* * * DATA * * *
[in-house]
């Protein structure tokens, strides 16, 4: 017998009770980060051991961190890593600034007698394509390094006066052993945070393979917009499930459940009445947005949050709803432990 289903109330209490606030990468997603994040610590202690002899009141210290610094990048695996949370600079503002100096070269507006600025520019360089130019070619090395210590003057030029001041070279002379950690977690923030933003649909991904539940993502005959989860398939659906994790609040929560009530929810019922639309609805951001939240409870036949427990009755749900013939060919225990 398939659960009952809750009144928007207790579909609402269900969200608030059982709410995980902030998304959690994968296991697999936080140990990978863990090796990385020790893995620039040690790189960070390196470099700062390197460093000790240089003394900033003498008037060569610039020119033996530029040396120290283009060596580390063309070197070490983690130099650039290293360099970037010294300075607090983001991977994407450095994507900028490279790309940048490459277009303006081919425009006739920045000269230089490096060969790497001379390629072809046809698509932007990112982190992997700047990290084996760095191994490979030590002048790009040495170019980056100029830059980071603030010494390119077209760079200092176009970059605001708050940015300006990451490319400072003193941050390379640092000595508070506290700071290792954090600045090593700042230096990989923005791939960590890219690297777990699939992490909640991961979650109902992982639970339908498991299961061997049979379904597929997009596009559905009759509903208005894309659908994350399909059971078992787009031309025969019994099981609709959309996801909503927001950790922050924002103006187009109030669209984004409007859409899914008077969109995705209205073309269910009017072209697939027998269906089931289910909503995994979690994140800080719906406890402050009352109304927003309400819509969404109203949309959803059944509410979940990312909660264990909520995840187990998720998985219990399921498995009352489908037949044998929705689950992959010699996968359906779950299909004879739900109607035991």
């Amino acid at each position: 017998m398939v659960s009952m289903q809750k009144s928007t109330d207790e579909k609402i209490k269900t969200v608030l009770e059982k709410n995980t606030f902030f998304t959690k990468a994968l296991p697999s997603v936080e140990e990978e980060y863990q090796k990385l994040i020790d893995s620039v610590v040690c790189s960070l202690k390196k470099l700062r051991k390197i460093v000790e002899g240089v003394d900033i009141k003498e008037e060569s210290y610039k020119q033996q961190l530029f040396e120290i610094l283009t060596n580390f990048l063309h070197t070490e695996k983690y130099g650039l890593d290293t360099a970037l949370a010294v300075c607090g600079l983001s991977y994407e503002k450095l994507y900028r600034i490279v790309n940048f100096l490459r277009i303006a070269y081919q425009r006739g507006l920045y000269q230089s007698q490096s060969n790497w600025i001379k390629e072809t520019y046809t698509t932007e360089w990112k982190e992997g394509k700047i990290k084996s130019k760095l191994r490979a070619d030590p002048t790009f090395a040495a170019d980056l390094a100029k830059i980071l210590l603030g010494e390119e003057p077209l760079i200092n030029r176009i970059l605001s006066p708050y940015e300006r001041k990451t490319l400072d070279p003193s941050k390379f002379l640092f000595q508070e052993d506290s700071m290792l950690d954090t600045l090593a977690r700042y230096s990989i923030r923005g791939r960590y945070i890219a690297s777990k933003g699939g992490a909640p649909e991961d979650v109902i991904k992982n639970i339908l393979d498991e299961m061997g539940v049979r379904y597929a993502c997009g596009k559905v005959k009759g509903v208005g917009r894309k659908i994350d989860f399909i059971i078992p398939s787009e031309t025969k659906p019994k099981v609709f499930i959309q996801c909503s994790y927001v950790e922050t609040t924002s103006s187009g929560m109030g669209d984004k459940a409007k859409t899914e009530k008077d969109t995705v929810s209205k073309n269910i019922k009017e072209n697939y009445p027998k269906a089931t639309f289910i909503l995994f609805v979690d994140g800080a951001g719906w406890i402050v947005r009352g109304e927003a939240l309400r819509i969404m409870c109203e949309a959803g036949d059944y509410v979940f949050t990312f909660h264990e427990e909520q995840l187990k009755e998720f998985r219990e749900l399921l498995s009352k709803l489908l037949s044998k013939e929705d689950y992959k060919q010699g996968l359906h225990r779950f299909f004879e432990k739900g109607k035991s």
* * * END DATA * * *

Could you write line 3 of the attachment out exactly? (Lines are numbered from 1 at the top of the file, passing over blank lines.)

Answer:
């Amino acid at each position: 017998m398939v659960s009952m289903q809750k009144s928007t109330d207790e579909k609402i209490k269900t969200v608030l009770e059982k709410n995980t606030f902030f998304t959690k990468a994968l296991p697999s997603v936080e140990e990978e980060y863990q090796k990385l994040i020790d893995s620039v610590v040690c790189s960070l202690k390196k470099l700062r051991k390197i460093v000790e002899g240089v003394d900033i009141k003498e008037e060569s210290y610039k020119q033996q961190l530029f040396e120290i610094l283009t060596n580390f990048l063309h070197t070490e695996k983690y130099g650039l890593d290293t360099a970037l949370a010294v300075c607090g600079l983001s991977y994407e503002k450095l994507y900028r600034i490279v790309n940048f100096l490459r277009i303006a070269y081919q425009r006739g507006l920045y000269q230089s007698q490096s060969n790497w600025i001379k390629e072809t520019y046809t698509t932007e360089w990112k982190e992997g394509k700047i990290k084996s130019k760095l191994r490979a070619d030590p002048t790009f090395a040495a170019d980056l390094a100029k830059i980071l210590l603030g010494e390119e003057p077209l760079i200092n030029r176009i970059l605001s006066p708050y940015e300006r001041k990451t490319l400072d070279p003193s941050k390379f002379l640092f000595q508070e052993d506290s700071m290792l950690d954090t600045l090593a977690r700042y230096s990989i923030r923005g791939r960590y945070i890219a690297s777990k933003g699939g992490a909640p649909e991961d979650v109902i991904k992982n639970i339908l393979d498991e299961m061997g539940v049979r379904y597929a993502c997009g596009k559905v005959k009759g509903v208005g917009r894309k659908i994350d989860f399909i059971i078992p398939s787009e031309t025969k659906p019994k099981v609709f499930i959309q996801c909503s994790y927001v950790e922050t609040t924002s103006s187009g929560m109030g669209d984004k459940a409007k859409t899914e009530k008077d969109t995705v929810s209205k073309n269910i019922k009017e072209n697939y009445p027998k269906a089931t639309f289910i909503l995994f609805v979690d994140g800080a951001g719906w406890i402050v947005r009352g109304e927003a939240l309400r819509i969404m409870c109203e949309a959803g036949d059944y509410v979940f949050t990312f909660h264990e427990e909520q995840l187990k009755e998720f998985r219990e749900l399921l498995s009352k709803l489908l037949s044998k013939e929705d689950y992959k060919q010699g996968l359906h225990r779950f299909f004879e432990k739900g109607k035991s």